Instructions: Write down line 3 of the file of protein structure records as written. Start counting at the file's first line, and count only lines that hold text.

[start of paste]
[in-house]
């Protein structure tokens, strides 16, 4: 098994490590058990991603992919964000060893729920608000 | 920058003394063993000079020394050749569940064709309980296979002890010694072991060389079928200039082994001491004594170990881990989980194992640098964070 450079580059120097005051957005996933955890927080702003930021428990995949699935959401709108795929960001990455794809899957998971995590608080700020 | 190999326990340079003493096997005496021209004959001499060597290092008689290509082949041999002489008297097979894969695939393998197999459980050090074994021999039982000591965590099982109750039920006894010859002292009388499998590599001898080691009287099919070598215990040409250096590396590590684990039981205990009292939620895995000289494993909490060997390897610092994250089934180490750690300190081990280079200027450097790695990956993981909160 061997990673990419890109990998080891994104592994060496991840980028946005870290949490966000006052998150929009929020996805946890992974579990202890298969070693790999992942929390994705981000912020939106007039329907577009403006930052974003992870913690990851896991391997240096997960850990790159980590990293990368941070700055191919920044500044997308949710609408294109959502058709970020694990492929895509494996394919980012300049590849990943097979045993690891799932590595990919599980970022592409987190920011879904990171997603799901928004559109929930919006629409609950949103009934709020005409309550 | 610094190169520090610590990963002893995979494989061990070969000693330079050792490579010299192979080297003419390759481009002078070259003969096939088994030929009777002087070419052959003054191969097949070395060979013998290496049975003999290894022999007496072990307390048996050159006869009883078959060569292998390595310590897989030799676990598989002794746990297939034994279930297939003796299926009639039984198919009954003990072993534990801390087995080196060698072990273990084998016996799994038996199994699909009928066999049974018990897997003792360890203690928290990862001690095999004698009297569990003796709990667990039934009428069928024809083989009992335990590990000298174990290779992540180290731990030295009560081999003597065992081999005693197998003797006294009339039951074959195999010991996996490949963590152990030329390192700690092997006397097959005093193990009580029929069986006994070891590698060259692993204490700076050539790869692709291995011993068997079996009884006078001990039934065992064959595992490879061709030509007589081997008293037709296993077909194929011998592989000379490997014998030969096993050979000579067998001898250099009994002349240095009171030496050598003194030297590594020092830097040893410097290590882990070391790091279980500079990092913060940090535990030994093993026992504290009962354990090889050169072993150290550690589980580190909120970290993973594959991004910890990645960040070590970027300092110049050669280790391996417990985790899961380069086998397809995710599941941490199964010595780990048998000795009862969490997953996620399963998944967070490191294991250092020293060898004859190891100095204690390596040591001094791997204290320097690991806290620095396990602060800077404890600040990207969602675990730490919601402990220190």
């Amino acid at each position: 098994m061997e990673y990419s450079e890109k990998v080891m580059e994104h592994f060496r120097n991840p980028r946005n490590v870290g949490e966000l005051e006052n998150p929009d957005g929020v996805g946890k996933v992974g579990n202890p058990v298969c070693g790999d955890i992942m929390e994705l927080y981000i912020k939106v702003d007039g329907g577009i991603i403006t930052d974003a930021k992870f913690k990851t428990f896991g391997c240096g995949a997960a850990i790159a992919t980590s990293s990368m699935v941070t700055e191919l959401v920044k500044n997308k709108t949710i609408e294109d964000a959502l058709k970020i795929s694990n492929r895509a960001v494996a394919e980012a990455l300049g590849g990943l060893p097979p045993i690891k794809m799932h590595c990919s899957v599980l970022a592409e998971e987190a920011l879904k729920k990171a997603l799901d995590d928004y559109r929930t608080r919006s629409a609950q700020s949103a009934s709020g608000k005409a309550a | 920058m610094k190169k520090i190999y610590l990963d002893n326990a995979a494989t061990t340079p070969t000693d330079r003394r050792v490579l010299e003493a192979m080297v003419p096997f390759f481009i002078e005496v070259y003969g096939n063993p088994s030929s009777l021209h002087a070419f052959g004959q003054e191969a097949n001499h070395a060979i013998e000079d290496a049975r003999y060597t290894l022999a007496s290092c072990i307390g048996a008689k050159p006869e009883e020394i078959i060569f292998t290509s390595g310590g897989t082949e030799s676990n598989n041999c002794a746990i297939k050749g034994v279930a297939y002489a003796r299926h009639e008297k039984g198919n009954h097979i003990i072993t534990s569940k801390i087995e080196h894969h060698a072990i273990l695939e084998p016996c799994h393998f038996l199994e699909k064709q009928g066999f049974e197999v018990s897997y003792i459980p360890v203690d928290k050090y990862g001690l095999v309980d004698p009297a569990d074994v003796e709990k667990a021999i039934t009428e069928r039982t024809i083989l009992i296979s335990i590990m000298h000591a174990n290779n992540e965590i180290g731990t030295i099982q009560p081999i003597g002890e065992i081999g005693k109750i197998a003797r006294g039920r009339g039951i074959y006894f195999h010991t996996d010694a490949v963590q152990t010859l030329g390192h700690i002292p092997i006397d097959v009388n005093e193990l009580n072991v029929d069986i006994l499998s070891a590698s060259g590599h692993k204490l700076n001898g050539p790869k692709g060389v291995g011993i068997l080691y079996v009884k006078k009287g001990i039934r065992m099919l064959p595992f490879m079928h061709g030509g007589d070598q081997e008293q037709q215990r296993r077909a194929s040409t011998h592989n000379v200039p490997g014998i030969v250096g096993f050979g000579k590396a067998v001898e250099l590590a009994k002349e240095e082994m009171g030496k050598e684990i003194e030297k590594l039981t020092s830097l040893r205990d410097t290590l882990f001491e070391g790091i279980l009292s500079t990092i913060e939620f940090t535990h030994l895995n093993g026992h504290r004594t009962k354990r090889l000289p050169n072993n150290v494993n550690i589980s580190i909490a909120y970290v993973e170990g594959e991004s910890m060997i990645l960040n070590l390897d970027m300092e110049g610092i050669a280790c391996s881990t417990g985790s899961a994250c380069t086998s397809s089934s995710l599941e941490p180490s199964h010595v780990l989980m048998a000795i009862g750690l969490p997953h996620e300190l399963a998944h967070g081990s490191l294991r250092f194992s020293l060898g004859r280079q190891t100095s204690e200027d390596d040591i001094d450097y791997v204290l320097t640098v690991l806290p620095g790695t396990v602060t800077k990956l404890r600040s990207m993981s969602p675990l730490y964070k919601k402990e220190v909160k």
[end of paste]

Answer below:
């Amino acid at each position: 098994m061997e990673y990419s450079e890109k990998v080891m580059e994104h592994f060496r120097n991840p980028r946005n490590v870290g949490e966000l005051e006052n998150p929009d957005g929020v996805g946890k996933v992974g579990n202890p058990v298969c070693g790999d955890i992942m929390e994705l927080y981000i912020k939106v702003d007039g329907g577009i991603i403006t930052d974003a930021k992870f913690k990851t428990f896991g391997c240096g995949a997960a850990i790159a992919t980590s990293s990368m699935v941070t700055e191919l959401v920044k500044n997308k709108t949710i609408e294109d964000a959502l058709k970020i795929s694990n492929r895509a960001v494996a394919e980012a990455l300049g590849g990943l060893p097979p045993i690891k794809m799932h590595c990919s899957v599980l970022a592409e998971e987190a920011l879904k729920k990171a997603l799901d995590d928004y559109r929930t608080r919006s629409a609950q700020s949103a009934s709020g608000k005409a309550a | 920058m610094k190169k520090i190999y610590l990963d002893n326990a995979a494989t061990t340079p070969t000693d330079r003394r050792v490579l010299e003493a192979m080297v003419p096997f390759f481009i002078e005496v070259y003969g096939n063993p088994s030929s009777l021209h002087a070419f052959g004959q003054e191969a097949n001499h070395a060979i013998e000079d290496a049975r003999y060597t290894l022999a007496s290092c072990i307390g048996a008689k050159p006869e009883e020394i078959i060569f292998t290509s390595g310590g897989t082949e030799s676990n598989n041999c002794a746990i297939k050749g034994v279930a297939y002489a003796r299926h009639e008297k039984g198919n009954h097979i003990i072993t534990s569940k801390i087995e080196h894969h060698a072990i273990l695939e084998p016996c799994h393998f038996l199994e699909k064709q009928g066999f049974e197999v018990s897997y003792i459980p360890v203690d928290k050090y990862g001690l095999v309980d004698p009297a569990d074994v003796e709990k667990a021999i039934t009428e069928r039982t024809i083989l009992i296979s335990i590990m000298h000591a174990n290779n992540e965590i180290g731990t030295i099982q009560p081999i003597g002890e065992i081999g005693k109750i197998a003797r006294g039920r009339g039951i074959y006894f195999h010991t996996d010694a490949v963590q152990t010859l030329g390192h700690i002292p092997i006397d097959v009388n005093e193990l009580n072991v029929d069986i006994l499998s070891a590698s060259g590599h692993k204490l700076n001898g050539p790869k692709g060389v291995g011993i068997l080691y079996v009884k006078k009287g001990i039934r065992m099919l064959p595992f490879m079928h061709g030509g007589d070598q081997e008293q037709q215990r296993r077909a194929s040409t011998h592989n000379v200039p490997g014998i030969v250096g096993f050979g000579k590396a067998v001898e250099l590590a009994k002349e240095e082994m009171g030496k050598e684990i003194e030297k590594l039981t020092s830097l040893r205990d410097t290590l882990f001491e070391g790091i279980l009292s500079t990092i913060e939620f940090t535990h030994l895995n093993g026992h504290r004594t009962k354990r090889l000289p050169n072993n150290v494993n550690i589980s580190i909490a909120y970290v993973e170990g594959e991004s910890m060997i990645l960040n070590l390897d970027m300092e110049g610092i050669a280790c391996s881990t417990g985790s899961a994250c380069t086998s397809s089934s995710l599941e941490p180490s199964h010595v780990l989980m048998a000795i009862g750690l969490p997953h996620e300190l399963a998944h967070g081990s490191l294991r250092f194992s020293l060898g004859r280079q190891t100095s204690e200027d390596d040591i001094d450097y791997v204290l320097t640098v690991l806290p620095g790695t396990v602060t800077k990956l404890r600040s990207m993981s969602p675990l730490y964070k919601k402990e220190v909160k």